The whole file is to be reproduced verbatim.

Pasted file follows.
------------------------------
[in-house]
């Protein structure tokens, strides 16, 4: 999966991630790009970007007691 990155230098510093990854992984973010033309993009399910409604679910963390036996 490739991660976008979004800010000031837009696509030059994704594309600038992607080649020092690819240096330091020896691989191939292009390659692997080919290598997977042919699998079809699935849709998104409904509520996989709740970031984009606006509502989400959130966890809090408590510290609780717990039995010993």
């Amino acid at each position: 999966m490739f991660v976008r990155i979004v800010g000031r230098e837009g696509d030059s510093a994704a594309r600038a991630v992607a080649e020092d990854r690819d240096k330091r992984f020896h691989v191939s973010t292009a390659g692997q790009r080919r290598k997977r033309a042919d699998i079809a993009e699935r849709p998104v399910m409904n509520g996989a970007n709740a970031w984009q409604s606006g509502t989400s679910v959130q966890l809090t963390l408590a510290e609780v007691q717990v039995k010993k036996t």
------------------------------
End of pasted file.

[in-house]
């Protein structure tokens, strides 16, 4: 999966991630790009970007007691 990155230098510093990854992984973010033309993009399910409604679910963390036996 490739991660976008979004800010000031837009696509030059994704594309600038992607080649020092690819240096330091020896691989191939292009390659692997080919290598997977042919699998079809699935849709998104409904509520996989709740970031984009606006509502989400959130966890809090408590510290609780717990039995010993």
């Amino acid at each position: 999966m490739f991660v976008r990155i979004v800010g000031r230098e837009g696509d030059s510093a994704a594309r600038a991630v992607a080649e020092d990854r690819d240096k330091r992984f020896h691989v191939s973010t292009a390659g692997q790009r080919r290598k997977r033309a042919d699998i079809a993009e699935r849709p998104v399910m409904n509520g996989a970007n709740a970031w984009q409604s606006g509502t989400s679910v959130q966890l809090t963390l408590a510290e609780v007691q717990v039995k010993k036996t």